While experts in many countries such as Canada are cautioning against the rising caesarean (C-section) delivery rate, increasing the rate of caesarean delivery remains a priority in Africa.
Two-thirds of all global maternal deaths in 2015 occurred in sub-Saharan Africa, so efforts to improve the safety of childbirth are urgently needed. For four years, the University of Calgary’s Cumming School of Medicine (CSM) has led a Canadian government-funded maternal health partnership initiative in rural Tanzania. Known locally as Mama na Mtoto (mother and baby in Swahili), the project provides on-the-ground clinical, education and research support to help mothers and babies.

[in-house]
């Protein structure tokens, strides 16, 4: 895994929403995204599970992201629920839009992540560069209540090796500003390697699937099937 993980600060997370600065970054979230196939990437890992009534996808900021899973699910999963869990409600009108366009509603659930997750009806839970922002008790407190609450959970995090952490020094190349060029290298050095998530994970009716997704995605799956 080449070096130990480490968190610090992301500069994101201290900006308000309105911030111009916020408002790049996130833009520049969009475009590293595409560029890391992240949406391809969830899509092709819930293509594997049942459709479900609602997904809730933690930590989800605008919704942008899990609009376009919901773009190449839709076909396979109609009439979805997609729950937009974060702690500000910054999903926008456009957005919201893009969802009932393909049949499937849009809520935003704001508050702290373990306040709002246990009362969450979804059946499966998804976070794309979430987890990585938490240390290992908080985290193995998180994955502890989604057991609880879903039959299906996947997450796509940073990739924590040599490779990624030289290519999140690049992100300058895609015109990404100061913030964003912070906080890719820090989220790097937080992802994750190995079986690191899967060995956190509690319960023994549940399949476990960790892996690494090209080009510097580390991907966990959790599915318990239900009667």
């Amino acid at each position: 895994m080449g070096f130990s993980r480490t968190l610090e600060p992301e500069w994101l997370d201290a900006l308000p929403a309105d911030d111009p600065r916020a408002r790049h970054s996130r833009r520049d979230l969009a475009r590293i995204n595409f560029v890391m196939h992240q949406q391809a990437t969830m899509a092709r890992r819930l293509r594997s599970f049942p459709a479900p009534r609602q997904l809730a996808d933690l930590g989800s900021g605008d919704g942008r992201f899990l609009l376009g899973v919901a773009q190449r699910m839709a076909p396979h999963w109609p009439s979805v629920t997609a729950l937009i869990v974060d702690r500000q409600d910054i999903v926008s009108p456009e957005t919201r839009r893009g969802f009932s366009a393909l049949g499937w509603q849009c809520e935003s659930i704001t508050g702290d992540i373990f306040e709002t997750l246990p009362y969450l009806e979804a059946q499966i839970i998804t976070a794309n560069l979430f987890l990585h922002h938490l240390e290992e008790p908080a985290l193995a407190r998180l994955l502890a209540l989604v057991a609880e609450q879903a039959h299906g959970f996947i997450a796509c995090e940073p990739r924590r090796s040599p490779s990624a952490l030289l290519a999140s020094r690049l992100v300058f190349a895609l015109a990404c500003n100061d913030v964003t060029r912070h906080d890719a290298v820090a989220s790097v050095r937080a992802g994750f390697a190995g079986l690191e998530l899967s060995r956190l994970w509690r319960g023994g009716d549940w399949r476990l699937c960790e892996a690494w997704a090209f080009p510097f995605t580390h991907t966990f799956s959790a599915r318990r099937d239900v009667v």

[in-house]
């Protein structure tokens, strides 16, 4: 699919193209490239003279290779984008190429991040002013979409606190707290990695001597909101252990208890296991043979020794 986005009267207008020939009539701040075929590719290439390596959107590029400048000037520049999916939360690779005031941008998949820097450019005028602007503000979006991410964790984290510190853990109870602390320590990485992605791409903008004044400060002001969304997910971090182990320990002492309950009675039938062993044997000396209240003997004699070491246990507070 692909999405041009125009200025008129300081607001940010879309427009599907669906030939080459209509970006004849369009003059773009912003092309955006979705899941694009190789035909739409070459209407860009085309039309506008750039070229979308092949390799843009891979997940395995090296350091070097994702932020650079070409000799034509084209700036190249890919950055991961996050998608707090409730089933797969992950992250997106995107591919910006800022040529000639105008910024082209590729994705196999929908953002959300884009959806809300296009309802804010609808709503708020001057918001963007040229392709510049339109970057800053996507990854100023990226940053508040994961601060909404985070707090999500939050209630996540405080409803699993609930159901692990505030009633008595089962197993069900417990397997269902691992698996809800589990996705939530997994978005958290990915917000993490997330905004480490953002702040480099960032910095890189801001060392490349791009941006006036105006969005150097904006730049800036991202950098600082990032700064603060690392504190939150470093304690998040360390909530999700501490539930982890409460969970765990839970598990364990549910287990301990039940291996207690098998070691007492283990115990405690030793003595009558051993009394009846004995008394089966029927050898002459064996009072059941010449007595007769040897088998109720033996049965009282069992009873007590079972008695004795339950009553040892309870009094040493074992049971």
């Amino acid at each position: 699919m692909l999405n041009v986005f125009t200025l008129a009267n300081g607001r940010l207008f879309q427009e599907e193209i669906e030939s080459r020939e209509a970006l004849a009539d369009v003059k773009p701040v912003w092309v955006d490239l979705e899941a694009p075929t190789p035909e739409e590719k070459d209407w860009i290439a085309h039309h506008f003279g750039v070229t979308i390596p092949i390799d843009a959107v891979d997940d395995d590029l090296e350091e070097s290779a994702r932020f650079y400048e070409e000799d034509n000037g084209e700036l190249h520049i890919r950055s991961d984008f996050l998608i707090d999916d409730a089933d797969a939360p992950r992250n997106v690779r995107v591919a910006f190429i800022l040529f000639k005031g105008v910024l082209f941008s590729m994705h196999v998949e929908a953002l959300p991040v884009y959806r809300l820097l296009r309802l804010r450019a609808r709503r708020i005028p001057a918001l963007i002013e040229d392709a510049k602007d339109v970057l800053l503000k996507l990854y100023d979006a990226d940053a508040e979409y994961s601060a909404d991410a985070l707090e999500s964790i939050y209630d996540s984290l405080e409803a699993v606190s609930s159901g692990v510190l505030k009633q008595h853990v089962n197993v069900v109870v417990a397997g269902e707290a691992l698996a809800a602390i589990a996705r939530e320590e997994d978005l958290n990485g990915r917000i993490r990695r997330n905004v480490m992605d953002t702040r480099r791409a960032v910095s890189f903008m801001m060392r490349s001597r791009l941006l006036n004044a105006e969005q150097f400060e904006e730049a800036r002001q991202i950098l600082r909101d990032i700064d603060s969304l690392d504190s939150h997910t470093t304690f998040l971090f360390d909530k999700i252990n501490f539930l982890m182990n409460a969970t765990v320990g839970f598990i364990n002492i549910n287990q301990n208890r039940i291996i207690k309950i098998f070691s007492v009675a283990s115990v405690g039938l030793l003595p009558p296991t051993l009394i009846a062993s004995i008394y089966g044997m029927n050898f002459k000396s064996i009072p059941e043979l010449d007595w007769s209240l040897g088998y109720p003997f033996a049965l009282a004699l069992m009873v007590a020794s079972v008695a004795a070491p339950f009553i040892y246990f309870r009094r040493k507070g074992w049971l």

One element of the initiative involved constructing and equipping a much-needed operating room facility with C-section capabilities in a very remote community. C-sections are now possible at this new site and can make a real difference to reduce maternal mortality and morbidity, says Dr. Dismas Matovelo, MD, Mama na Mtoto research lead and obstetrician in Mwanza, Tanzania at the Catholic University of Health and Allied Sciences.
“Having a C-section performed at Mbarika is a tremendous change and, with time, so many lives will be saved,” he says.
As of mid-April, five C-sections had already been conducted.
mai 14, 2019
Mike Fisher, University of Calgary, Cumming School of Medicine
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